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Building a store using React and Meiosis

January 13, 2019

We’re going to create a store using React and Meiosis.

Meiosis is not a library, you can’t import it. It’s a powerful pattern to manage state and it works well with view’s libraries like React, Vue.js, Lit-html.

Implementing a counter app

Meiosis is a stream based pattern, for this example I’m using the Flyd stream library. Note that is possible to not rely on any dependency by implementing the stream yourself.

The first thing we can do is designing our interfaces.

export interface AppState {
  count: number;
}

export interface AppActions {
  increment(): void;
  decrement(): void;
}

Pretty simple signatures, right?

The store is a simple object containing our initial state and available actions. Here is the real power of Meiosis, we’re dealing with plain objects and functions.

export const store = {
  initialState: (): AppState => ({
    count: 0,
  }),
  actions: (update: StreamUpdate): AppActions => ({
    increment() {
      update((state: AppState) => {
        ++state.count;
        return state;
      });
    },
    decrement() {
      update((state: AppState) => {
        --state.count;
        return state;
      });
    },
  }),
};

Note that actions safely mutate the state. It’s worth compared to the standard immutability approach that bring a lot of complexity between state transitions. Meiosis keeps this simple as stupid.

Now let’s see how to build the state stream, we need only two operators to create our stream: map and scan. The last one, scan, is the stream equivalent of Array.reduce function.

export type Stream<State> = flyd.Stream<State>;
export type StreamUpdate = flyd.Stream<UpdateFunction>;

export interface UpdateFunction {
  (state: AppState): AppState;
}

const update = flyd.stream<UpdateFunction>();
const updateState = (state: AppState, patch: UpdateFunction) => patch(state);

export const actions = store.actions(update);
export const states = flyd.scan<AppState, UpdateFunction>(
  updateState,
  store.initialState(),
  update
);

In summary here is how the above code example works:

  1. The states stream takes our initial state using the scan operator.
  2. The update stream emits our actions, here increment or decrement.
  3. The states stream handles update emission and patches the old state.
  4. The new state is emitted in the states stream.

Next to this we need to pass actions and states as props to our React app.

render(
  <App actions={actions} states={states} />,
  document.getElementById('root')
);

The current state is available using the stream.map operator provided by the states props. Now, when an action is dispatched a setState is triggered which automatically re-renders our view.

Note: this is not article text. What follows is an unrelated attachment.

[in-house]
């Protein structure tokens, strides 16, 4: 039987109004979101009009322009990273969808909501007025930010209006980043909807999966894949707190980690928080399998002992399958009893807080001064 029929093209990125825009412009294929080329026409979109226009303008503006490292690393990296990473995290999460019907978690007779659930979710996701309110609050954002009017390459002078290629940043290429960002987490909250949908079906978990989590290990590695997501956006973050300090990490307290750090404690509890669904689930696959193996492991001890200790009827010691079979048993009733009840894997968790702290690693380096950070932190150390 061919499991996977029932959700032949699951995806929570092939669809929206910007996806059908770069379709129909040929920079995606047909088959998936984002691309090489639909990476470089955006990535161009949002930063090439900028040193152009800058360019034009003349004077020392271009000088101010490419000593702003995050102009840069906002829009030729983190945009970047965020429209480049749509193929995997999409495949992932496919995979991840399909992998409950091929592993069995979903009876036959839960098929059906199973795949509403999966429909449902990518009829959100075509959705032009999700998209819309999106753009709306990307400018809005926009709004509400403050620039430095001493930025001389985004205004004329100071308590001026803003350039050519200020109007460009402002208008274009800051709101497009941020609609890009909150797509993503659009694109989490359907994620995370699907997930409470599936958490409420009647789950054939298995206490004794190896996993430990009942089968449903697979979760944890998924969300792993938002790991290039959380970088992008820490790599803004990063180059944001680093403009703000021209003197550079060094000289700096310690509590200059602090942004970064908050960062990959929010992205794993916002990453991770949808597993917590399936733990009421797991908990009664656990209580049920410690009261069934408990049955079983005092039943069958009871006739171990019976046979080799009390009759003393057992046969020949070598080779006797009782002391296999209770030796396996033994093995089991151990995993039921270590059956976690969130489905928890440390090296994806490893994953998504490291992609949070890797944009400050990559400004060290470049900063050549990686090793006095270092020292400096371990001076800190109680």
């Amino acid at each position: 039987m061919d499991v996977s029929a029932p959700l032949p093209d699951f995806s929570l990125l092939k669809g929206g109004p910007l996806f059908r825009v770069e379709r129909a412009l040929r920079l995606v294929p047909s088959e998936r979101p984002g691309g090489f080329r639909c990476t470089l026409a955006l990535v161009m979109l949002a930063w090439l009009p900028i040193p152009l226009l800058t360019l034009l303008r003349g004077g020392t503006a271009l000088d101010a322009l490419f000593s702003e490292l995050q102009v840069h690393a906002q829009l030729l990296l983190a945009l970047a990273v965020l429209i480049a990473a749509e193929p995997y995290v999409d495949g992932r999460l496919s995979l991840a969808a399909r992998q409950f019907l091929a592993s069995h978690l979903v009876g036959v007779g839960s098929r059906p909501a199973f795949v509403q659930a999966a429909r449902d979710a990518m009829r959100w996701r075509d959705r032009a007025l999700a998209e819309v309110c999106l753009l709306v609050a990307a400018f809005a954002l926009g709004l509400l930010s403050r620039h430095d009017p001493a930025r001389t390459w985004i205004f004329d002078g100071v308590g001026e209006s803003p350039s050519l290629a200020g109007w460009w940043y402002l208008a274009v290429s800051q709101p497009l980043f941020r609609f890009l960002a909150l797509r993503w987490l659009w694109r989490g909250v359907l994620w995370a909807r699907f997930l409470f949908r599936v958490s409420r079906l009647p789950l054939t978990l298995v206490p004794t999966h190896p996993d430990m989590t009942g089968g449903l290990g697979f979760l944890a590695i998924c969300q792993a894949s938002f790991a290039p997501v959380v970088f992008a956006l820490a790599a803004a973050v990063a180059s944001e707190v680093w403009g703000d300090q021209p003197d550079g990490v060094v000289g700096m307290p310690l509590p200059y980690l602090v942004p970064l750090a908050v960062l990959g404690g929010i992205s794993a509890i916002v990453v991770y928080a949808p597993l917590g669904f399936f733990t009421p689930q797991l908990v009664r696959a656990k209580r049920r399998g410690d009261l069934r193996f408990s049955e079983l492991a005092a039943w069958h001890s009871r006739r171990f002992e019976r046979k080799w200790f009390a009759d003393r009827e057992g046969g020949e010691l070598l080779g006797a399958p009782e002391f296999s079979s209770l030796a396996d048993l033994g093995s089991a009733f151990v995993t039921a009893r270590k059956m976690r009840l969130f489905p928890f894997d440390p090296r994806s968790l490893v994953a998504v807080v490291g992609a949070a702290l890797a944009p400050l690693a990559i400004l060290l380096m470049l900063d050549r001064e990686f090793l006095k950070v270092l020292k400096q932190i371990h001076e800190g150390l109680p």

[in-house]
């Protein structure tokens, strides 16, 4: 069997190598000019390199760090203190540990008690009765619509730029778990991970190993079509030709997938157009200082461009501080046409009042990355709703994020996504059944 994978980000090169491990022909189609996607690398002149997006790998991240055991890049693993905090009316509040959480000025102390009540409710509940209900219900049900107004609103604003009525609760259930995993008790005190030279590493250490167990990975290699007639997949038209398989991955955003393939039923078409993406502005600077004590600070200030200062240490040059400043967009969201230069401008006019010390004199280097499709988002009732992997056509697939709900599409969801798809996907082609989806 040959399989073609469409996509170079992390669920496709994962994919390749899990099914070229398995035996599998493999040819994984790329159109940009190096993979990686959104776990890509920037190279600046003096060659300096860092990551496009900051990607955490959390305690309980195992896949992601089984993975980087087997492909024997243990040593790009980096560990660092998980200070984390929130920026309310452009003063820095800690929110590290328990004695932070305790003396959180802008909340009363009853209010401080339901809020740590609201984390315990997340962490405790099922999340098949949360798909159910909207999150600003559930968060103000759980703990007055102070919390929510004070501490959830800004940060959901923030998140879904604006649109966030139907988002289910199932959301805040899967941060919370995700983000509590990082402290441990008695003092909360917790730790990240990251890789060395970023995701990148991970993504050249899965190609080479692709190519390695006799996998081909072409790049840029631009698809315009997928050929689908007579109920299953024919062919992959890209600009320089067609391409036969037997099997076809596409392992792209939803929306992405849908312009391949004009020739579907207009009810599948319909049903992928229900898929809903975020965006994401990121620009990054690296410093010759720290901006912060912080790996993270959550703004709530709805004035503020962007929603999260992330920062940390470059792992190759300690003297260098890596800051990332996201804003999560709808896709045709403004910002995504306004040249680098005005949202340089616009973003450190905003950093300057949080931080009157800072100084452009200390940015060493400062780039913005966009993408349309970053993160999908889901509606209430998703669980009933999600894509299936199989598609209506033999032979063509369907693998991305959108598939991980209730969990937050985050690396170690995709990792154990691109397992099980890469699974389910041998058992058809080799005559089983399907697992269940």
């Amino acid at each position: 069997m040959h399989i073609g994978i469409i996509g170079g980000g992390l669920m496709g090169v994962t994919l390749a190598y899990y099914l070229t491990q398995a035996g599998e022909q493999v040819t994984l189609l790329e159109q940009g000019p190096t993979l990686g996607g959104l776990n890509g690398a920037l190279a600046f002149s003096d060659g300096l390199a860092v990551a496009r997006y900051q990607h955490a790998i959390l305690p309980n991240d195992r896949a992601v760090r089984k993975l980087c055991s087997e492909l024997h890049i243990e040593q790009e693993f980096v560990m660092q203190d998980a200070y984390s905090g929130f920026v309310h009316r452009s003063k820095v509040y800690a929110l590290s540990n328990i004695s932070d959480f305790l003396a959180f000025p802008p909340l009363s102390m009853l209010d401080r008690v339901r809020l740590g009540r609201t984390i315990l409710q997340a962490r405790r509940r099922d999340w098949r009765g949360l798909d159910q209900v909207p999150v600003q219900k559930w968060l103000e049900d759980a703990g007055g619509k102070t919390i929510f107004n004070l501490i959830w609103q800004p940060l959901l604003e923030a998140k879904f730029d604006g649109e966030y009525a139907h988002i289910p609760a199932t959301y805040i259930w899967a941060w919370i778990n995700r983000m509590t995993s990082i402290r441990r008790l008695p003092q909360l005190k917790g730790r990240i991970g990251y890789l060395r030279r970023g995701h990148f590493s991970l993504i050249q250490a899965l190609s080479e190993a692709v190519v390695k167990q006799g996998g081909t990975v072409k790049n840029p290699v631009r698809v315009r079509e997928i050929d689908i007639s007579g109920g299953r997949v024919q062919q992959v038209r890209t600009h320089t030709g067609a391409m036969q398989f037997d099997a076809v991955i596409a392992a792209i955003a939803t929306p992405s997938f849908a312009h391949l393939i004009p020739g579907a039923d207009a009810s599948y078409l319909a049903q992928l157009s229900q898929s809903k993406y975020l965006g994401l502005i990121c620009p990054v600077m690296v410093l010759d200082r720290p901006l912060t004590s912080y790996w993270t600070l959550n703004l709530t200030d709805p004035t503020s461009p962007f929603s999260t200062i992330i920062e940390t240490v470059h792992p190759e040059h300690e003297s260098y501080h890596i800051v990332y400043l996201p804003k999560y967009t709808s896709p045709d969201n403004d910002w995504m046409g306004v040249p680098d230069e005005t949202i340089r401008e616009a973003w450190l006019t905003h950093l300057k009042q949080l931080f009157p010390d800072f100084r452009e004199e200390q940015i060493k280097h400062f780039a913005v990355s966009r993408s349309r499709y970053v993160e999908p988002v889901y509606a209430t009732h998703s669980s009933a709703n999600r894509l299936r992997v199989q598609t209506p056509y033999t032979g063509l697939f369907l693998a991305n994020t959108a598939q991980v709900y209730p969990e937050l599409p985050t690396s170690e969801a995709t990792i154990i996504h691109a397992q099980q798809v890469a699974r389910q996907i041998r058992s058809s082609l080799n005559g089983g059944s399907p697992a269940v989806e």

class App extends React.Component<AppProps, AppState> {
  state: AppState;
  props: AppProps;

  constructor(props: AppProps) {
    super(props);
    this.state = props.states();
  }

  componentDidMount(): void {
    this.props.states.map(state => {
      this.setState(state);
    });
  }

  render(): JSX.Element {
    const { count } = this.state;
    const { increment, decrement } = this.props.actions;

    return (
      <div className="App">
        <h1>count: {count}</h1>
        <button className="increment" onClick={increment}>
          Increment
        </button>
        <button className="decrement" onClick={decrement}>
          Decrement
        </button>
      </div>
    );
  }
}

Benefits

With Meiosis we’re importing nothing to the view, actions and states are passed to our app as props. It means that our React app doesn’t rely on our store implementation. It’s transparent, state managers like Redux are doing a lot of stuff behind the scene. As you saw Meiosis can be fully implemented in a couples of 30 lines of code. It really forces you to think about how to design the state and not how to deal with tools.

  • We have a root state in our app which is the single source of truth.
  • The code is deterministic, we can run it many times it’s gonna re-render exactly the same thing.
  • We know exactly what’s going to happen because all of the code was written by ourself.

Final note

I’m not trying to convince you to drop state manager libraries, but learning Meiosis can helps you to understand exactly what state managers are trying to solve for you. It’s also a good way to go deeper into functional programming.

I highly recommend you to visit the Meiosis website, they go deeper than I did, it’s really interesting. They also offer a small package to time travel across states like the Redux Chrome extension, it’s a good catch for development purpose.

Here is the complete working example of our counter app.

Edouard Bozon

I'm Edouard Bozon, I live in Lyon, France. I play almost everyday with Angular and Node. I focus my work on building better JavaScript apps and contributing to open source. Looking for a passionate developer? Let's talk together.

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